The evidence is in and the overarching conclusion is this: Entrepreneurial companies are flying solo, with little in the way of best practices for their boards. The Entrepreneurial Boards Composition Survey reports a wide variance in board practices, such as a broad range in the frequency of board meetings (from 4 to 12). It is clear that small- to midsized companies must take action to develop and incorporate best of breed practices for their boards of directors in order to derive the maximum benefit from members and to attract world-class talent.
David Thomson, author of “Blueprint to a Billion” analyzed the seven essentials of growing companies from zero to $1 billion in revenues. What he discovered is profound. Tier 1 board members are common to every single company in his research that grew to $1 billion in revenue. He offers some valuable advice for companies looking to revamp their boards, or create them for the first time:
“Blueprint company boards were heavily weighed with alliance partners, customers and CEOs who had scaled a business. Companies with investor-dominated boards tended to struggle. Blueprint company boards were a much valued extension of the company’s business strategy and management team. These external members provide cross-industry experiences that can greatly benefit a company. We thought that smart investors would dominate the most successful boards. While exceptions existed, Blueprint company boards predominantly featured some combination of customers, alliance partners and CEOs.” Whether an entrepreneurial company is seeking to break the billion-dollar revenue mark or not, the Entrepreneurial Boards Composition Survey offers findings in favor of carefully selected boards that draw from a diverse base of industry experience. Selecting a board member needs to be based on company strategy and complementing the existing skill sets of the leadership and governance team. Given the fact that one-third of companies that participated in the survey have at least one board seat open, there seems to be either a lack of recognition of a board’s value, or a lack of understanding that entrepreneurial companies can attract top talent.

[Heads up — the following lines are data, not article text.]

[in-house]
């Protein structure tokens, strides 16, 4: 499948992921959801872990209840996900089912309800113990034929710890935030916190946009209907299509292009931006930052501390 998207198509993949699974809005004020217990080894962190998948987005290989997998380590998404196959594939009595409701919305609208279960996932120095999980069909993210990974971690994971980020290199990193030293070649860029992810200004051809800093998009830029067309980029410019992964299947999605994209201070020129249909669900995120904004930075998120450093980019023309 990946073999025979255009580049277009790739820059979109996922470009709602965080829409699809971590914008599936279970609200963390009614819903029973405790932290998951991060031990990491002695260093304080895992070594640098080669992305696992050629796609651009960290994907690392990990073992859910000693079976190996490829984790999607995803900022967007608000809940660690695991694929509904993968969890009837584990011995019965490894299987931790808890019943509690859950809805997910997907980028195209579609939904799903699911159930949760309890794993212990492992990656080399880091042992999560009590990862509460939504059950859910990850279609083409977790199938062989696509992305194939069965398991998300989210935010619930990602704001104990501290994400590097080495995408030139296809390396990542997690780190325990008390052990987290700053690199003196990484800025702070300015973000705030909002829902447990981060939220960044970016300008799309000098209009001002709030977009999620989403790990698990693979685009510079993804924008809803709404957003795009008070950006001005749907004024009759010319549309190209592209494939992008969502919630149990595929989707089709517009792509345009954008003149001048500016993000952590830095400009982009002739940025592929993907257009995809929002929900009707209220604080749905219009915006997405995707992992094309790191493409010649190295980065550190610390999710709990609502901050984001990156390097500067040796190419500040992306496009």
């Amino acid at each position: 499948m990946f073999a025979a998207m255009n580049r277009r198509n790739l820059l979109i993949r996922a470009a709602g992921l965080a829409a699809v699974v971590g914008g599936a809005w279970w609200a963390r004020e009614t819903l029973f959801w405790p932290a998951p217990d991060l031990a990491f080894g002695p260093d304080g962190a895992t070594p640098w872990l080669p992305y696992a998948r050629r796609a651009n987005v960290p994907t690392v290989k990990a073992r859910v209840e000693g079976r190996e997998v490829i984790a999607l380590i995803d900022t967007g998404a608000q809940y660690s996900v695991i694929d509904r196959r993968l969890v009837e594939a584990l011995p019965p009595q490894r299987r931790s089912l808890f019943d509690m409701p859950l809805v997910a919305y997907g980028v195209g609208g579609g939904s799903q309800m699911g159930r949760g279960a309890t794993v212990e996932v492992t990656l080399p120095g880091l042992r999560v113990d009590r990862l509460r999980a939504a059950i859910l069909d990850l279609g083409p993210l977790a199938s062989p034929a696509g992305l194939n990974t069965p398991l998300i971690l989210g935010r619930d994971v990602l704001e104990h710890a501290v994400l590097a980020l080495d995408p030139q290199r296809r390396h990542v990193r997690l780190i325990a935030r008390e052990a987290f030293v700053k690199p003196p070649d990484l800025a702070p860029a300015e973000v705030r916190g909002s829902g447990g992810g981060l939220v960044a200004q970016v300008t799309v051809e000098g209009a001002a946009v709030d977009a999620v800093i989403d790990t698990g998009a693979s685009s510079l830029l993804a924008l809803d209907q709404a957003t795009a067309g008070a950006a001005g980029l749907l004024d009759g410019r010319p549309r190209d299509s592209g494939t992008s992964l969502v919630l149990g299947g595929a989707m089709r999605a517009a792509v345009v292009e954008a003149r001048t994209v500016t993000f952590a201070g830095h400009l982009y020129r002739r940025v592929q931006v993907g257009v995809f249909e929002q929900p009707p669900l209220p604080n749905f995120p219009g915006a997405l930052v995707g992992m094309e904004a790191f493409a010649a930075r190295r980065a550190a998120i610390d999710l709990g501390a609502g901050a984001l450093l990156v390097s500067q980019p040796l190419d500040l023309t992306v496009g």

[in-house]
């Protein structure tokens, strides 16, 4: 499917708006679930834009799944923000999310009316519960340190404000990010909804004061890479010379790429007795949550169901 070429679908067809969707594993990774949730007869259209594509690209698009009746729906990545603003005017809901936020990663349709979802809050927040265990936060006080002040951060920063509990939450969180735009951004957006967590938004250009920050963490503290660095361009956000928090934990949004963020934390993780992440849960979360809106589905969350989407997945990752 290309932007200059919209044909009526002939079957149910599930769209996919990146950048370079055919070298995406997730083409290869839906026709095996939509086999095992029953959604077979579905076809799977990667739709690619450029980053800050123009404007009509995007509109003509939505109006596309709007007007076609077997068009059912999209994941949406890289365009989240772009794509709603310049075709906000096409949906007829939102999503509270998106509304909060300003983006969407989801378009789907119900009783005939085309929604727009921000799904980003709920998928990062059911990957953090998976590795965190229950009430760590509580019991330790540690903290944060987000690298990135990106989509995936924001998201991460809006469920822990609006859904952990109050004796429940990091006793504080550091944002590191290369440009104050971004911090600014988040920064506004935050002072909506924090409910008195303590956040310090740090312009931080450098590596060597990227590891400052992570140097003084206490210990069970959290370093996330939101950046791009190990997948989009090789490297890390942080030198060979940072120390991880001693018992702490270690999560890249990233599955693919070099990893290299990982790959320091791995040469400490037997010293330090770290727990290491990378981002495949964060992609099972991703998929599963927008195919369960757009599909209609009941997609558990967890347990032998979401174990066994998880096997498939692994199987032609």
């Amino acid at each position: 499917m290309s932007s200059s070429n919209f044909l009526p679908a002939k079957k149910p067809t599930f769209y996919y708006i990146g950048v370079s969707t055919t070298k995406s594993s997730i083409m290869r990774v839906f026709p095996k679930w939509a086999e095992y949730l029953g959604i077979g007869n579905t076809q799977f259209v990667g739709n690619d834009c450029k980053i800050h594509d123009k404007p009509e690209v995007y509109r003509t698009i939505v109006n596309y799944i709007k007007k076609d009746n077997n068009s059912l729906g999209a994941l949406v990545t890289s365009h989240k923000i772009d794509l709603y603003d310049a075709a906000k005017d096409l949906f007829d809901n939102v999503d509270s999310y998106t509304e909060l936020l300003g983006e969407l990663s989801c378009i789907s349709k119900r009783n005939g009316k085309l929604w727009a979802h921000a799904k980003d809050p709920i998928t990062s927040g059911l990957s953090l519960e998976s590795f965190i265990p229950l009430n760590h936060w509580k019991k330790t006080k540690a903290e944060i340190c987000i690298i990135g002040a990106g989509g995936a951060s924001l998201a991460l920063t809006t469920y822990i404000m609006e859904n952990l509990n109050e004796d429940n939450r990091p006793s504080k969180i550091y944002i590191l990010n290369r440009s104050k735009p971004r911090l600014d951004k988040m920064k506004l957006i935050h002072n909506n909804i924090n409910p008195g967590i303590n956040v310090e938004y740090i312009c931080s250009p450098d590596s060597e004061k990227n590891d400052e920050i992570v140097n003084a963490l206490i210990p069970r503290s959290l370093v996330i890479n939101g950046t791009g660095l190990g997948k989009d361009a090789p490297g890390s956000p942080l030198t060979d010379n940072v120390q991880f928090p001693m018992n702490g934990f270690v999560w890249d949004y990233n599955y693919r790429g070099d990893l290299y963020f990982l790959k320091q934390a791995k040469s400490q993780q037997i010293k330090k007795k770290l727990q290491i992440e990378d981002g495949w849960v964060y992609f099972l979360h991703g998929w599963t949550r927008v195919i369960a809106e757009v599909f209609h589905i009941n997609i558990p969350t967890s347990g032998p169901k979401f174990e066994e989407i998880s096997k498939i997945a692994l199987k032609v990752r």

In public companies there are fewer empty seats than in private companies. That seems to suggest litigation concerns are not necessarily a large challenge in recruiting talent to the board. It stands to reason that smaller, private companies are not as visible in the marketplace and therefore may have a more difficult time gaining the attention of qualified board members. This can be remedied with an aggressive strategy to seek out veteran board members. Cook and Vernon assert, “The strength of the board’s composition should be regarded as a critical success factor that will affect the quality of incoming investment as well as the quality of decision making.”
While some firms may shy away from taking on the cost of board members – and the time for meetings – the data shows that it doesn’t take a billion dollars to attract a billiondollar mind. In fact, most of the cash outlay is nominal for cash-sensitive companies. The return on the investment is great. The risk is low. The data also shows that entrepreneurial companies do not have to settle for inexperienced board members. The sample of survey participants reveals small companies are consistently attracting veteran executives to their boards.
The high prevalence of option-based rewards is surprising in light of liability concerns at large, public companies adhering to Sarbanes-Oxley. Many larger companies are beginning to move away from distributing stock to directors. However, the lion’s share of the compensation from small technology companies in the survey appears to be optionbased rather than cash stipends. The data offers some guidelines as to remuneration requirements for board members, which may be less than many small companies expected.
To the Sarbanes-Oxley issue, small private companies may not make the front page of The Wall Street Journal if there is an accounting scandal, but the repercussions are still potentially devastating for an entrepreneurial organization and its stakeholders. Boards of directors, and their audit committees, help to establish and maintain proper accounting protocols.
The overarching conclusion from the Entrepreneurial Boards Composition Survey is this: Building and maintaining a strong board of directors is just as important – if not more important – for private companies as it is for public companies. Keep in mind that the underlying reason for corporate governance rules, such as independence of the board directors, is for the company’s general health. Entrepreneurial companies in any industry typically cannot afford to hire the cadre of C-suite executives that make up a dream team. But a board of directors offers a steppingstone that benefits the company today and into the future.
Roger Raber, past president and CEO of the NACD, put it this way: “Today’s engaged director is more committed than ever to providing rigorous analysis and decision making, as well as adding strategic value to the company and shareholders.”